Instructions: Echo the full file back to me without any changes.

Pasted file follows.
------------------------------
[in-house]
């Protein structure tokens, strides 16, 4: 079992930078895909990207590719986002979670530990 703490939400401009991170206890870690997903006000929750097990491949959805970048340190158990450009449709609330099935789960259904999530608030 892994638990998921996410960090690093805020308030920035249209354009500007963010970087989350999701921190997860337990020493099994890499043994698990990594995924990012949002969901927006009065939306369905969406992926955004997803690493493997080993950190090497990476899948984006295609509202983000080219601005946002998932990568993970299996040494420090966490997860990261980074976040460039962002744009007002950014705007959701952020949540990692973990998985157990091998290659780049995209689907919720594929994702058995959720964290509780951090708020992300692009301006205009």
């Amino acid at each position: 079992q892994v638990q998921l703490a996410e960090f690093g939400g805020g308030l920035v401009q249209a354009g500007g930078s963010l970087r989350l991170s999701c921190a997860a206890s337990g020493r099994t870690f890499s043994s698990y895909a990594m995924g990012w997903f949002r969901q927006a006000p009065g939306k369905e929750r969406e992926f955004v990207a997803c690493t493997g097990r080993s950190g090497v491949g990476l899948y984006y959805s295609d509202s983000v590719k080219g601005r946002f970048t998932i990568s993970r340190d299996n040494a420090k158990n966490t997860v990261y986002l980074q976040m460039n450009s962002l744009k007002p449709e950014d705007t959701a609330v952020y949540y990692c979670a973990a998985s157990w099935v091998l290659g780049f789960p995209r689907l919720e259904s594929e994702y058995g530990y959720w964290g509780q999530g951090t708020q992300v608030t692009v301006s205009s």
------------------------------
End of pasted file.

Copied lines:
[in-house]
């Protein structure tokens, strides 16, 4: 079992930078895909990207590719986002979670530990 703490939400401009991170206890870690997903006000929750097990491949959805970048340190158990450009449709609330099935789960259904999530608030 892994638990998921996410960090690093805020308030920035249209354009500007963010970087989350999701921190997860337990020493099994890499043994698990990594995924990012949002969901927006009065939306369905969406992926955004997803690493493997080993950190090497990476899948984006295609509202983000080219601005946002998932990568993970299996040494420090966490997860990261980074976040460039962002744009007002950014705007959701952020949540990692973990998985157990091998290659780049995209689907919720594929994702058995959720964290509780951090708020992300692009301006205009």
């Amino acid at each position: 079992q892994v638990q998921l703490a996410e960090f690093g939400g805020g308030l920035v401009q249209a354009g500007g930078s963010l970087r989350l991170s999701c921190a997860a206890s337990g020493r099994t870690f890499s043994s698990y895909a990594m995924g990012w997903f949002r969901q927006a006000p009065g939306k369905e929750r969406e992926f955004v990207a997803c690493t493997g097990r080993s950190g090497v491949g990476l899948y984006y959805s295609d509202s983000v590719k080219g601005r946002f970048t998932i990568s993970r340190d299996n040494a420090k158990n966490t997860v990261y986002l980074q976040m460039n450009s962002l744009k007002p449709e950014d705007t959701a609330v952020y949540y990692c979670a973990a998985s157990w099935v091998l290659g780049f789960p995209r689907l919720e259904s594929e994702y058995g530990y959720w964290g509780q999530g951090t708020q992300v608030t692009v301006s205009s």